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Another case of flesh-eating bacteria sends Tarpon Springs fisherman to the hospital

George Billiris, 63, contracted flesh-eating bacteria July 22 while fishing with his grandson in the Gulf of Mexico near the Anclote Power Plant. He's still in the hospital. [Photos courtesy of George Billiris]
George Billiris, 63, contracted flesh-eating bacteria July 22 while fishing with his grandson in the Gulf of Mexico near the Anclote Power Plant. He's still in the hospital. [Photos courtesy of George Billiris]
Published Jul. 31, 2019

It was just another day for fisherman George Billiris when he took his grandson out in the water for the day.

Billiris owns the St. Nicholas Boat Line, a family run sponge diving operation in historic Tarpon Springs. So he's no newcomer to the Gulf of Mexico and the dangers of the open water. But he never thought he'd be one to develop a potentially life-threatening infection from flesh-eating bacteria.

Billiris, 63, said he and his grandson were standing in knee-deep gulf waters while fishing near the Anclote power plant along the Pinellas and Pasco county line on July 22. A canal feeds into the gulf in that area, making the water more brackish than the open sea.

"I had a couple of scabs on my leg but didn't think about it," he said.

Within 24 hours after the fishing trip, Billiris said he started to feel an intense burning sensation on his calf. Not long after that he developed a fever and chills. So he went to Mease Countryside Hospital, where he was diagnosed with a vibrio vulnificus infection.

PREVIOUS COVERAGE: Flesh-eating bacteria in Florida waters: Three things you need to know.

Vibrio Vulnificus is a bacteria that lives and breeds in warm and brackish water, and can infect someone by entering the body through a cut or scrape. People can also contract it by eating raw seafood, like oysters or sushi, infected with the bacteria.

It's also one of two types of bacteria that leads to necrotizing fasciitis, which stops blood circulation, prompting tissue to die and skin to decay.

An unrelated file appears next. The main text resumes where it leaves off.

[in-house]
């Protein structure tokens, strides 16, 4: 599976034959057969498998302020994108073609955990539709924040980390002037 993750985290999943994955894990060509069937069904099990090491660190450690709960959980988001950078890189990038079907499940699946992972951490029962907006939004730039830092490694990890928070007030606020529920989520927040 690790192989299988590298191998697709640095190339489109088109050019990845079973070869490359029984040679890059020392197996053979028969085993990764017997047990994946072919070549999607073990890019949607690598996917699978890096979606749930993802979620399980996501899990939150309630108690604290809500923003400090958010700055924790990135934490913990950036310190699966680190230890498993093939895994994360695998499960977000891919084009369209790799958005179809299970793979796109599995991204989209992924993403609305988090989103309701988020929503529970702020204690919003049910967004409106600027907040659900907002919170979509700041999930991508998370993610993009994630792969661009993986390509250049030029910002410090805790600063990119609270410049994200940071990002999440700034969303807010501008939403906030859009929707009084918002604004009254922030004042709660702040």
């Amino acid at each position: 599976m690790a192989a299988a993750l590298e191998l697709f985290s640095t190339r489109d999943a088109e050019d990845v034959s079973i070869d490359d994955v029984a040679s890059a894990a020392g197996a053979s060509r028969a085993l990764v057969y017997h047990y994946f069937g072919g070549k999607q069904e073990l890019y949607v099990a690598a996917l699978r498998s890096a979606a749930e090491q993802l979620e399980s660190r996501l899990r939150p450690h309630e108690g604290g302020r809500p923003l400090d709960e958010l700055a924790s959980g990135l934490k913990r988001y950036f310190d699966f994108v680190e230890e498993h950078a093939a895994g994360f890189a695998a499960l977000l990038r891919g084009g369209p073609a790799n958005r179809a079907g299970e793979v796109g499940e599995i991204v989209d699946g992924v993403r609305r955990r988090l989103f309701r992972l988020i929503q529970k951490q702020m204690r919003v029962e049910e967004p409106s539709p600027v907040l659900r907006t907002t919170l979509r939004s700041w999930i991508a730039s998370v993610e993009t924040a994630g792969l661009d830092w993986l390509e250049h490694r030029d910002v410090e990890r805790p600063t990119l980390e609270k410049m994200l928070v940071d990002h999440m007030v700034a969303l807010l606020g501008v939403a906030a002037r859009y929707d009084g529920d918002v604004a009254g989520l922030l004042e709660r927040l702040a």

Group A streptococcus is the other kind of bacteria that causes it. It's the same bacteria that causes strep throat, and is generally considered the most common cause of necrotizing fasciitis, according to the U.S. Centers for Disease Control and Prevention. It's not found in water.

Necrotizing Fasciitis is somewhat rare, but it's called "flesh-eating" because the infection progresses so rapidly, doctors say. Even with treatment, one in three patients die from necrotizing fasciitis, according to the U.S. Centers for Disease Control and Prevention.

Since 2010, the agency says, between 700 and 1,200 people a year have contracted the infection in the United States. But cases have gone up in the last year in Florida.

"I wasn't sure what it was," Billiris said of his infection. "It's not something you ever think about until you get it."

Doctors immediately put him on a strong course of antibiotics. He developed a large blister on his calf, which became swollen and discolored. More than a week later, Billiris is still in the hospital, but he's starting to feel better.

Once infected, swelling usually occurs right away and blisters can form over the wound site. Those blisters will turn black and blue over time as tissue and skin begins to die. Those who have the infection will feel flu-like symptoms of fever, dizziness and cold sweats right away. Severe complications are common, like sepsis, shock and organ failure.

RELATED: Why is flesh-eating bacteria on the rise? Some point to climate change.

Recovering from necrotizing fasciitis depends on how fast the infection is caught and treated by medical professionals. Multiple surgeries are fairly common to remove infected tissue, as are long courses of potent antibiotics.

"I didn't realize how quickly it can become really serious," he said. "I was lucky when I came to the hospital when I did."

Billiris is the latest of several cases of flesh-eating bacteria in Florida so far this year.

A 77-year-old Ellenton woman scraped her leg in the waters off Anna Maria Island, got the infection and died. An Ohio man spent 11 days in the hospital and nearly lost a foot after being infected near Weedon Island. Another man hooked his hand and caught the infection while fishing in the gulf off the Pinellas County coast around Easter.

Most healthy adults will be able to fight off a necrotizing fasciitis infection without hospital care.

It's the elderly, children and people with compromised immune systems or issues like liver disease who are more susceptible. The easiest way to avoid it is to wash your hands regularly.

"I think I'm fortunate that I caught it in time," Billiris said. "I grew up on the water here and this is just a reminder to take precautions. I don't think most people are aware."

Contact Justine Griffin at or (727) 893-8467. Follow @SunBizGriffin.


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